U.S. Restores Diplomatic Ties with Somalia, Reopens Embassy  

Harshanna Ghoorhoo
Staff Writer

Nearly three decades after its closure following the outbreak of civil war, the United States has officially reopened its embassy in Somalia, according to Al Jazeera.

In a statement released on Wednesday, October 9, U.S. ambassador to Somalia Donald Yamamoto affirmed that the reopening reflects recent progress made in the Horn of Africa nation. The Ambassador stated that the move will serve to strengthen the relations between the American and Somali people as well as to normalize U.S. diplomatic engagement in Mogadishu, Somalia’s capital city. He further asserted that the reopened embassy will “enhance cooperation, advance U.S. strategic interests, and support our overall security, political, and economic development goals and objectives,” VOA reports.

The statement came at a time when the Somali Partnership Forum, a two-day meeting between global representatives and Somali leaders, took place in Mogadishu for the first time. During the meeting, the U.S. Agency for International Development announced the funding of about $257 million in humanitarian assistance to Somalia.

After the breakout of the 1991 Somali civil war resulted in the overthrow of then-President Siad Barre’s military regime, Washington took a step down from maintaining diplomatic ties with Somalia, shutting down its embassy and airlifting the U.S. ambassador to safety. As stated by Military Times, the U.S. attempted to recreate political connections as it established a permanent diplomatic presence in Mogadishu in September 2018, but main operations continued in neighboring Kenya.

President Trump’s administration continues to make considerable efforts in improving the political and military situation in the  African country. As reported by the BBC, America  greatly increased aid and military engagement in Somalia and makes it a priority to defeat Islamist terrorism in the Horn of Africa as part of its global anti-terrorism efforts.

However, amidst the positive aspects of re-establishing the U.S. embassy, Somalia still faces a significant threat from the insurgent terrorist group Al-Shabaab. On Monday, October 7, Al-Shabaab militants launched a raid on the U.S. specials forces military base in the town of Baledogle, the Guardian stated. The U.S. Army uses the base to train Somali special forces and as a launching ground for drones and airstrikes. On the day of the Somali Partnership Forum, Al-Shabaab militants also carried out attacks about 30 kilometers away from the base, killing at least six Somali soldiers.

The U.S. carried out countless airstrikes in Somalia to combat Al-Shabaab forces in recent years, forcing them to retreat from the major population centers. In an address to the BBC, the U.S. military said that its efforts are supported and encouraged by the Federal Government of Somalia, and “precision airstrikes support our partner security forces’ efforts to protect the Somali people from terrorism.”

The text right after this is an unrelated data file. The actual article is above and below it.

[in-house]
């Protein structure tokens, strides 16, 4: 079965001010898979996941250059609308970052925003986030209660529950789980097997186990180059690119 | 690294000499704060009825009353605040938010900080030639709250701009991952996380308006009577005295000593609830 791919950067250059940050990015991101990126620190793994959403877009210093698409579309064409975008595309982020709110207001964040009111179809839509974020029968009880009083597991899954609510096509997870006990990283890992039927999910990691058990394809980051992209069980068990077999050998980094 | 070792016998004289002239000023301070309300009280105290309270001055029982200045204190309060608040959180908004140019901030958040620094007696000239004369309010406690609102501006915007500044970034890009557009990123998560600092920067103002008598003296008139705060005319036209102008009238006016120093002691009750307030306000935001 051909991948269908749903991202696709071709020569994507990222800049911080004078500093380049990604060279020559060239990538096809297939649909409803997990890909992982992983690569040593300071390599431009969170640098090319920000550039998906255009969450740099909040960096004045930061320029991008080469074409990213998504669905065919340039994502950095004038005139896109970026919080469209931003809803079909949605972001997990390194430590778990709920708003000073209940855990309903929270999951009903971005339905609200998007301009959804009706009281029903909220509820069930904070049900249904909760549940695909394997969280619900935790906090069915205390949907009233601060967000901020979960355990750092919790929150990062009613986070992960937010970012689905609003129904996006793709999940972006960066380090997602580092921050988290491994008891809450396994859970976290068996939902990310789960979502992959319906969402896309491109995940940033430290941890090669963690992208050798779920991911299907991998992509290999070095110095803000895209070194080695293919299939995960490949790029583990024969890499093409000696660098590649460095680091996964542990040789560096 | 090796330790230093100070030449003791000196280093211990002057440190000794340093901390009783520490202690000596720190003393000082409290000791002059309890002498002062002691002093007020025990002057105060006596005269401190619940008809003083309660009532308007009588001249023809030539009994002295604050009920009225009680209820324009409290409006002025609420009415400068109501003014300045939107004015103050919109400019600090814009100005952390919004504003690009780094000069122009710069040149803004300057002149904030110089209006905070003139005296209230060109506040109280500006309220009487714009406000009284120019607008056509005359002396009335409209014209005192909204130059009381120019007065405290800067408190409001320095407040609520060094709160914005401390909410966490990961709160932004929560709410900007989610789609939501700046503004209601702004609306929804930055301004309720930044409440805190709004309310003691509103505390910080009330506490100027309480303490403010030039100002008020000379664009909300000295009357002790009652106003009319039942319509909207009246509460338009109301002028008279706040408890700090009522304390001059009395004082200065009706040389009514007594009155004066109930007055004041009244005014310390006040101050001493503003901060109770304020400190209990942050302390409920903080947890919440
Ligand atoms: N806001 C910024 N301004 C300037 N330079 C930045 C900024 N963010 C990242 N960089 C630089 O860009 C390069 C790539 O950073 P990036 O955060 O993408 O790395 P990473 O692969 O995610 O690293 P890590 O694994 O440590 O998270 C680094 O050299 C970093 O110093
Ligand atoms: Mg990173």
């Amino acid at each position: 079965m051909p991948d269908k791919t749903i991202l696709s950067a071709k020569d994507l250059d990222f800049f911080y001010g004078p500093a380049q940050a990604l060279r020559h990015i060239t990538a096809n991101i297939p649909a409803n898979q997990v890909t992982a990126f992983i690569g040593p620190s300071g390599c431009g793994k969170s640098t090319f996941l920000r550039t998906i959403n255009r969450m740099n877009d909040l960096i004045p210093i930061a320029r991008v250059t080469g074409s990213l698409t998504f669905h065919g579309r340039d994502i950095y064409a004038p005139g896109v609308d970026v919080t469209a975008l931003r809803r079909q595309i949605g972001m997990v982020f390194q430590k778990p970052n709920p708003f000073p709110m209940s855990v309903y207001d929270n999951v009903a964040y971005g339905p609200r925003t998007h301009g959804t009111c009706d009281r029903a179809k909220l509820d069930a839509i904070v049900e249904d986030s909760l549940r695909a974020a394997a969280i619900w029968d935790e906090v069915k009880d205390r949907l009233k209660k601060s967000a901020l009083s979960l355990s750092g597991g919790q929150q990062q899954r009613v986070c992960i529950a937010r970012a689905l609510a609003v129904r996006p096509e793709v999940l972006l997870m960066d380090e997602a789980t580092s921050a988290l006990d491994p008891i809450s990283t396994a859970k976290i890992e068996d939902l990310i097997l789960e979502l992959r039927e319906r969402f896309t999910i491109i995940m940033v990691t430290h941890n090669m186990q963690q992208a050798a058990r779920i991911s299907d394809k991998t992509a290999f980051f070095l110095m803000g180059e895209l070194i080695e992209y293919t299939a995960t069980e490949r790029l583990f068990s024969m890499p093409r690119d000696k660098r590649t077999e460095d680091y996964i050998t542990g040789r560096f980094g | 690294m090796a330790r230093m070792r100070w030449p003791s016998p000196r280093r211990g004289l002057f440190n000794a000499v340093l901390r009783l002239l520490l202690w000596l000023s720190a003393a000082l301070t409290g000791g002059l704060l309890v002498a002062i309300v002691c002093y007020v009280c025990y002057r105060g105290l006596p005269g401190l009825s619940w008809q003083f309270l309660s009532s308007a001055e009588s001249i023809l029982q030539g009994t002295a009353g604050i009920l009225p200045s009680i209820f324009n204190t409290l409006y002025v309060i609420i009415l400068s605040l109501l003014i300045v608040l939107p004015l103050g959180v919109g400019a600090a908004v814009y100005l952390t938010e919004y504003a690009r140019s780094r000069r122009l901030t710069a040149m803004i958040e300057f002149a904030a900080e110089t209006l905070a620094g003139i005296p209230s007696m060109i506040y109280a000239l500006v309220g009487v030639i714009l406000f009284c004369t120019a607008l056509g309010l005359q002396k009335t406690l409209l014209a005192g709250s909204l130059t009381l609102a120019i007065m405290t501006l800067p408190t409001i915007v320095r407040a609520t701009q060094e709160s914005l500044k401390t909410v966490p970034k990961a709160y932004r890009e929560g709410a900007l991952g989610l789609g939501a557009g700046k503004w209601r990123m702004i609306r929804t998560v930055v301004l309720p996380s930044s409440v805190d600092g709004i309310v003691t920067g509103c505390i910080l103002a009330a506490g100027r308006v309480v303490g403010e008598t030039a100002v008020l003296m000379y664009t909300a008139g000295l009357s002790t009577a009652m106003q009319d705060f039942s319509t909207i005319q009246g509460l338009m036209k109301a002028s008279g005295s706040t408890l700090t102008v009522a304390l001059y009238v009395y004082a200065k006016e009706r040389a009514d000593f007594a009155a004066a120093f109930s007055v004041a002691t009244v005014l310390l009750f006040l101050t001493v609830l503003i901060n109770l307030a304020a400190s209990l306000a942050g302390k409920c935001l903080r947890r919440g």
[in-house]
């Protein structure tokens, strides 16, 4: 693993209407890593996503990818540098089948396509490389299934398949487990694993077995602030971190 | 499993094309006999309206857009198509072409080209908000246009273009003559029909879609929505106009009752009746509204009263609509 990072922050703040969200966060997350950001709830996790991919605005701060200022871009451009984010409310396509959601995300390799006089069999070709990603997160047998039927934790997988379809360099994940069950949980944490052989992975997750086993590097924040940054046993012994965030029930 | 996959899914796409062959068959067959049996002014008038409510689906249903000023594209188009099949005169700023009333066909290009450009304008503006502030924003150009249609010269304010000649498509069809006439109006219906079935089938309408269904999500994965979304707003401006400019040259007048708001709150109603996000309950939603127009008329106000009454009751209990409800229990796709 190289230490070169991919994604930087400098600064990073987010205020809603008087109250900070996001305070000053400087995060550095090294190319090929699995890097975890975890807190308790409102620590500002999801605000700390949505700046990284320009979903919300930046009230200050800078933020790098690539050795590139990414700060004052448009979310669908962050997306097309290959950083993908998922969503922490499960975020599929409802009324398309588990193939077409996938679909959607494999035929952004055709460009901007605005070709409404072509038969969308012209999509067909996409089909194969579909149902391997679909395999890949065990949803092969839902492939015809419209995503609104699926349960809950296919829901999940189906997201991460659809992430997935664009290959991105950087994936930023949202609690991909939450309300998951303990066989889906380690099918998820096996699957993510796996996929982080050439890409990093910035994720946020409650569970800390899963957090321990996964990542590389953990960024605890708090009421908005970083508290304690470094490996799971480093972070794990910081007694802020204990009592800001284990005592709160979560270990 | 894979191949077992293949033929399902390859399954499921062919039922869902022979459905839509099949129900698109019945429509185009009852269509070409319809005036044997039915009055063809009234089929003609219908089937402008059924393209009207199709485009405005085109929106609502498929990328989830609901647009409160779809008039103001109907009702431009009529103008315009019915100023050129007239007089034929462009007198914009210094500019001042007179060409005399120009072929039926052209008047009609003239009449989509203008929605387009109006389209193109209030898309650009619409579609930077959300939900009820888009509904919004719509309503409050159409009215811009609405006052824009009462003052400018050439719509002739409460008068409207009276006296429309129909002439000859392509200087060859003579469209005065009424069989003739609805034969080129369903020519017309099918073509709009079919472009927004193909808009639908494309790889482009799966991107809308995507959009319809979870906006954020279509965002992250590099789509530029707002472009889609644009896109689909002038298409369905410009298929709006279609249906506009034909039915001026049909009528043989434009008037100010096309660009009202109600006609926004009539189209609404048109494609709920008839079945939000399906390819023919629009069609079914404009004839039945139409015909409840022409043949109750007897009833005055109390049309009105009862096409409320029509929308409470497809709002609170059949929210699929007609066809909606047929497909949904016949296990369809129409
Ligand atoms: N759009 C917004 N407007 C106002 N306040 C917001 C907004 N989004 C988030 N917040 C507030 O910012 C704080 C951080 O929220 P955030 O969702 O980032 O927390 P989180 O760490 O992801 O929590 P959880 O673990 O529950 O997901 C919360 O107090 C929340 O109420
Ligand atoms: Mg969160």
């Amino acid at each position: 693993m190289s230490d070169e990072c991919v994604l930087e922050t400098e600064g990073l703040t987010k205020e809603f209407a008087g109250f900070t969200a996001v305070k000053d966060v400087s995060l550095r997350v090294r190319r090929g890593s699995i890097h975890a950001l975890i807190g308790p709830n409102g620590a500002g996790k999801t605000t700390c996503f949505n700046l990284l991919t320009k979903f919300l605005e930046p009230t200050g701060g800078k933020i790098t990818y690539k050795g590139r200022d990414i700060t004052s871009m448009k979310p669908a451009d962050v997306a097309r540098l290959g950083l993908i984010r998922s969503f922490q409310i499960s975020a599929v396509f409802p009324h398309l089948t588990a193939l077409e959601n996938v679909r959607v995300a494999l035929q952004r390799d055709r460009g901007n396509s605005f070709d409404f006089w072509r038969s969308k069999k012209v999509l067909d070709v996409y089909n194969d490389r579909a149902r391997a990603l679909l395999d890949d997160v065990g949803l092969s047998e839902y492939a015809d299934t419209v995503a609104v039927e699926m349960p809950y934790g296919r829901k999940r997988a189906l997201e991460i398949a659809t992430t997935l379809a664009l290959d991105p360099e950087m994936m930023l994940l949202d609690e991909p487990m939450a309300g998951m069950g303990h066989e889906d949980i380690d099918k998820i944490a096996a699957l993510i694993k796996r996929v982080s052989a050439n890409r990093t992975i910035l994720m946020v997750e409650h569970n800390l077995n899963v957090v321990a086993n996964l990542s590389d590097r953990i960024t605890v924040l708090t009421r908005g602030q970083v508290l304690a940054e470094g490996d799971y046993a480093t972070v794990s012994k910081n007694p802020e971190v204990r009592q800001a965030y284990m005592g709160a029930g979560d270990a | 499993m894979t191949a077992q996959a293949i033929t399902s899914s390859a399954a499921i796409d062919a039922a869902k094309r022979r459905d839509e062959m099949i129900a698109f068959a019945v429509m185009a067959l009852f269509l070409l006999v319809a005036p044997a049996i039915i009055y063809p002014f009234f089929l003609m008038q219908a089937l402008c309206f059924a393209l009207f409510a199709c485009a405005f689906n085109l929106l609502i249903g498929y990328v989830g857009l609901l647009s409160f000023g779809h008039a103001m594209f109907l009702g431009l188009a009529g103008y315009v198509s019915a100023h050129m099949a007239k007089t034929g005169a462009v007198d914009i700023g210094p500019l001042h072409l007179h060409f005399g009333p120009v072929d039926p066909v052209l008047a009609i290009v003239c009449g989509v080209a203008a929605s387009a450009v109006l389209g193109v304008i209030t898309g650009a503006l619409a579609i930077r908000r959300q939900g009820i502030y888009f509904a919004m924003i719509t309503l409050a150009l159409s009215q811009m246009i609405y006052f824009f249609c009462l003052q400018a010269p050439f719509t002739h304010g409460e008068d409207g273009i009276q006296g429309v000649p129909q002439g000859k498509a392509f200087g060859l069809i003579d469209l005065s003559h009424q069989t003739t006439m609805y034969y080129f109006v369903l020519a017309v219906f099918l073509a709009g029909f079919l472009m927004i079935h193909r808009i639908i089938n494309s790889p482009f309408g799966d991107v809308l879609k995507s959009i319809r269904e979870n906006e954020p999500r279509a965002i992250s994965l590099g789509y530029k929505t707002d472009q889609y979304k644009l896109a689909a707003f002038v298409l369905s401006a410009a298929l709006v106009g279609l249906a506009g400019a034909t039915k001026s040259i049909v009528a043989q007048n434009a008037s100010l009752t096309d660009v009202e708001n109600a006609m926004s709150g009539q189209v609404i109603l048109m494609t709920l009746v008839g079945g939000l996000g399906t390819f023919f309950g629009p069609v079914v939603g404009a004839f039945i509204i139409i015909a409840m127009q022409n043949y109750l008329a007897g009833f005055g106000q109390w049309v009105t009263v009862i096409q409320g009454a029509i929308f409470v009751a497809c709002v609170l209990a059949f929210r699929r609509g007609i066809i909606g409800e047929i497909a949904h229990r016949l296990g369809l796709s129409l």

According to former head of the United Nations Mission in Somalia, Michael Keating, recent events show that Al-Shabaab militants are regaining a stronghold in rural areas. BCC News reports that the group’s influence again spreads to major cities and towns. Statistical evidence shows that the Al-Shabaab conflict has killed over 1200 people in 2019 so far, compared to less than 400 people in 2015. The United States, the biggest international donor to Somalia, expressed its commitment to helping in stabilizing the region.

The reopening of the embassy in Mogadishu is a positive step in strengthening bilateral relations between the two countries. As reported by the Council on Foreign Relations, this is especially important because it represents a win over the assumption that risk-aversion should be prioritized over actually creating diplomatic ties, which require presence in the region and a multi-layered understanding of the political dynamics that shape the decision-making process on the ground.

At this point, it is undeniable that the U.S. will remain a strong partner to Somalia in its effort to build a stable, democratic country. A big component of that assistance lies in helping Somalia rid itself of the extremists, who continually afflict great pain to the population and pose a detriment to economic progress. As the two countries resume their diplomatic relations, the world hopes that progress will continue to be seen in the Horn of Africa.

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